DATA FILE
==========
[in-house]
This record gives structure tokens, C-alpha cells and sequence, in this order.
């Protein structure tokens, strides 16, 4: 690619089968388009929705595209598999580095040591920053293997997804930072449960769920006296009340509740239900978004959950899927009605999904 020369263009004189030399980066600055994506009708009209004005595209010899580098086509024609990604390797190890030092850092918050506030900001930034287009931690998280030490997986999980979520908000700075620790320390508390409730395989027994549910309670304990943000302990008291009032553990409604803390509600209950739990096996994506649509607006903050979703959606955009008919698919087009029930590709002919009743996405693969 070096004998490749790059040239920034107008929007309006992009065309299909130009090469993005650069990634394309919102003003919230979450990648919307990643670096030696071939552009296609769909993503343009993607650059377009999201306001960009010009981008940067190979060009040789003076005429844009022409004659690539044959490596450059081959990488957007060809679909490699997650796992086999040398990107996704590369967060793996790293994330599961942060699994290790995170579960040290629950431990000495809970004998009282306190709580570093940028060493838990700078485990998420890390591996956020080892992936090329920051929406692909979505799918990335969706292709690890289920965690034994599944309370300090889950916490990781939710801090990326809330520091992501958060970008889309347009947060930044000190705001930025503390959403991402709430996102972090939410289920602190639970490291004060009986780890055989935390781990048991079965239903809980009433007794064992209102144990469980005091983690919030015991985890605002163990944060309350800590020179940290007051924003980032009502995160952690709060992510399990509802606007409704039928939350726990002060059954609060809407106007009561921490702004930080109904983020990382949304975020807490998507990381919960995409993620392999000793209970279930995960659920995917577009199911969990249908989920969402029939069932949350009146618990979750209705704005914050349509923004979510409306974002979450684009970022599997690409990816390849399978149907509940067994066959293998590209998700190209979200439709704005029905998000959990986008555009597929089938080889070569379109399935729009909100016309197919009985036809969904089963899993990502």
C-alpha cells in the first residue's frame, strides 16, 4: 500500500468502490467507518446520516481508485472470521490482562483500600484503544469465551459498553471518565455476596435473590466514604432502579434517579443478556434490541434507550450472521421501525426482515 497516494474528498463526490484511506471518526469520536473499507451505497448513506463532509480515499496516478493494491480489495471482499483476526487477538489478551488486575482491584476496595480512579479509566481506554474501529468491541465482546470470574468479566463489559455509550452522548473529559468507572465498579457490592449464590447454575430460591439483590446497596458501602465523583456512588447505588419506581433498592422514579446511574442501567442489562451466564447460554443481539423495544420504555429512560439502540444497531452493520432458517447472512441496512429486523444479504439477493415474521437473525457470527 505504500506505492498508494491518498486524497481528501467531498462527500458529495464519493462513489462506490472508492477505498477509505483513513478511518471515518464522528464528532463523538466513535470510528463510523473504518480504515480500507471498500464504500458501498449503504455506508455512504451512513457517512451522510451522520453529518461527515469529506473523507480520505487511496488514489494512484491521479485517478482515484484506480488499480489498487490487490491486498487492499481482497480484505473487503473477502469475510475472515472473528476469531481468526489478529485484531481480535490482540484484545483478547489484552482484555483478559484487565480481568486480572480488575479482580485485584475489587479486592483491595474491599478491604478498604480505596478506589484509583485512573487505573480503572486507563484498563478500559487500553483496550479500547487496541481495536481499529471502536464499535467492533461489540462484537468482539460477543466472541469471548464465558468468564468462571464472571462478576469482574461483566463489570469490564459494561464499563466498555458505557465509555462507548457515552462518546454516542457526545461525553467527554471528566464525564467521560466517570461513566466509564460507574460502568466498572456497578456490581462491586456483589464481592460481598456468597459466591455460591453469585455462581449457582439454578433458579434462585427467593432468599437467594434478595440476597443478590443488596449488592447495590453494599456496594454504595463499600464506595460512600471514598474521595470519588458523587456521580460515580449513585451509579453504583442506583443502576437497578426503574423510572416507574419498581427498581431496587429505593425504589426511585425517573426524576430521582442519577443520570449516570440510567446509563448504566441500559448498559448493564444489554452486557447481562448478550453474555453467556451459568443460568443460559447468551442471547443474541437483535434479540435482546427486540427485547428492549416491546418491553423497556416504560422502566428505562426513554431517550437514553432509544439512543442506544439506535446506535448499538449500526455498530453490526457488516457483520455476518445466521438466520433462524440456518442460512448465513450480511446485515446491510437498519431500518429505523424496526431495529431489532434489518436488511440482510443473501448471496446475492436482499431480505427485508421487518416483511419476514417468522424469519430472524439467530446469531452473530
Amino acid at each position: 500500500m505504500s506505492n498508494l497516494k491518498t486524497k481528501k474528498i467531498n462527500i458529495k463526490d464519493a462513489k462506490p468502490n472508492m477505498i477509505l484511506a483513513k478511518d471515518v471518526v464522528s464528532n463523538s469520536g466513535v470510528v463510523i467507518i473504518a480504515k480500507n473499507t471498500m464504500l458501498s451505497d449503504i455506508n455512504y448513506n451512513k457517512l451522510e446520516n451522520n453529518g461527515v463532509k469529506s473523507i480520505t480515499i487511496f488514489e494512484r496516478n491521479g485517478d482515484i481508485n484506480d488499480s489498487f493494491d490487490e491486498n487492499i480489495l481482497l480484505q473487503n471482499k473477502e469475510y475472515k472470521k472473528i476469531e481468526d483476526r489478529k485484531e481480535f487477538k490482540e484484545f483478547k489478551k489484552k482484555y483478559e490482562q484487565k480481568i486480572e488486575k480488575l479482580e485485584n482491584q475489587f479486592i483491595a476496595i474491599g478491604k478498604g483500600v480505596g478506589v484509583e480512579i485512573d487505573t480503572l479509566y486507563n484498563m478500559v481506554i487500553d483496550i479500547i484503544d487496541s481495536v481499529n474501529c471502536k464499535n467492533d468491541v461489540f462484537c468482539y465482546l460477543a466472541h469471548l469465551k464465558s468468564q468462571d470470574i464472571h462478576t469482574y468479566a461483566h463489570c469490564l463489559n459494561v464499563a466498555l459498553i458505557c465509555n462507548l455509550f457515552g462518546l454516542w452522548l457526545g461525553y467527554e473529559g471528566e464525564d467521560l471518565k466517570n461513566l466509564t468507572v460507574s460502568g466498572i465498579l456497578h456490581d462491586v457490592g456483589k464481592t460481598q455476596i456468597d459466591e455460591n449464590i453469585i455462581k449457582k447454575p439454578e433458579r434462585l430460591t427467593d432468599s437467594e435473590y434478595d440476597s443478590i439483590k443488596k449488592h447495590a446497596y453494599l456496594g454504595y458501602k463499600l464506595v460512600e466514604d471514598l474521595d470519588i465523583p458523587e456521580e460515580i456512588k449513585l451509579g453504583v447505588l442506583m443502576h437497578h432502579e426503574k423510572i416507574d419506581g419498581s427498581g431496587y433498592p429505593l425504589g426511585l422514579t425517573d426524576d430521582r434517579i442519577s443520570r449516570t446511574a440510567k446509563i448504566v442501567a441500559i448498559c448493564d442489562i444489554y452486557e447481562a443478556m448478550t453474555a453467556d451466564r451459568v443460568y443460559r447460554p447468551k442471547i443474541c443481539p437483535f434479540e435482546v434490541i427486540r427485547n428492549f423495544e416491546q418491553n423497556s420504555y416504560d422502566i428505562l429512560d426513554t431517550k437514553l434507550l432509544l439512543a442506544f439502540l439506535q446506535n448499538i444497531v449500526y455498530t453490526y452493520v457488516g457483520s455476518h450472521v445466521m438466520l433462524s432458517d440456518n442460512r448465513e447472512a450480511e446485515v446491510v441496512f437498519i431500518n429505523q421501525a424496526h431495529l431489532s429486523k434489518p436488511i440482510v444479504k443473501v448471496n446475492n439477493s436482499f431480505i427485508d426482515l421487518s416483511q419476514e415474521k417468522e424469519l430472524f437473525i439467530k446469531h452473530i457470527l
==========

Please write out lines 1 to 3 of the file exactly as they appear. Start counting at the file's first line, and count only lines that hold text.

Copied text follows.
[in-house]
This record gives structure tokens, C-alpha cells and sequence, in this order.
């Protein structure tokens, strides 16, 4: 690619089968388009929705595209598999580095040591920053293997997804930072449960769920006296009340509740239900978004959950899927009605999904 020369263009004189030399980066600055994506009708009209004005595209010899580098086509024609990604390797190890030092850092918050506030900001930034287009931690998280030490997986999980979520908000700075620790320390508390409730395989027994549910309670304990943000302990008291009032553990409604803390509600209950739990096996994506649509607006903050979703959606955009008919698919087009029930590709002919009743996405693969 070096004998490749790059040239920034107008929007309006992009065309299909130009090469993005650069990634394309919102003003919230979450990648919307990643670096030696071939552009296609769909993503343009993607650059377009999201306001960009010009981008940067190979060009040789003076005429844009022409004659690539044959490596450059081959990488957007060809679909490699997650796992086999040398990107996704590369967060793996790293994330599961942060699994290790995170579960040290629950431990000495809970004998009282306190709580570093940028060493838990700078485990998420890390591996956020080892992936090329920051929406692909979505799918990335969706292709690890289920965690034994599944309370300090889950916490990781939710801090990326809330520091992501958060970008889309347009947060930044000190705001930025503390959403991402709430996102972090939410289920602190639970490291004060009986780890055989935390781990048991079965239903809980009433007794064992209102144990469980005091983690919030015991985890605002163990944060309350800590020179940290007051924003980032009502995160952690709060992510399990509802606007409704039928939350726990002060059954609060809407106007009561921490702004930080109904983020990382949304975020807490998507990381919960995409993620392999000793209970279930995960659920995917577009199911969990249908989920969402029939069932949350009146618990979750209705704005914050349509923004979510409306974002979450684009970022599997690409990816390849399978149907509940067994066959293998590209998700190209979200439709704005029905998000959990986008555009597929089938080889070569379109399935729009909100016309197919009985036809969904089963899993990502």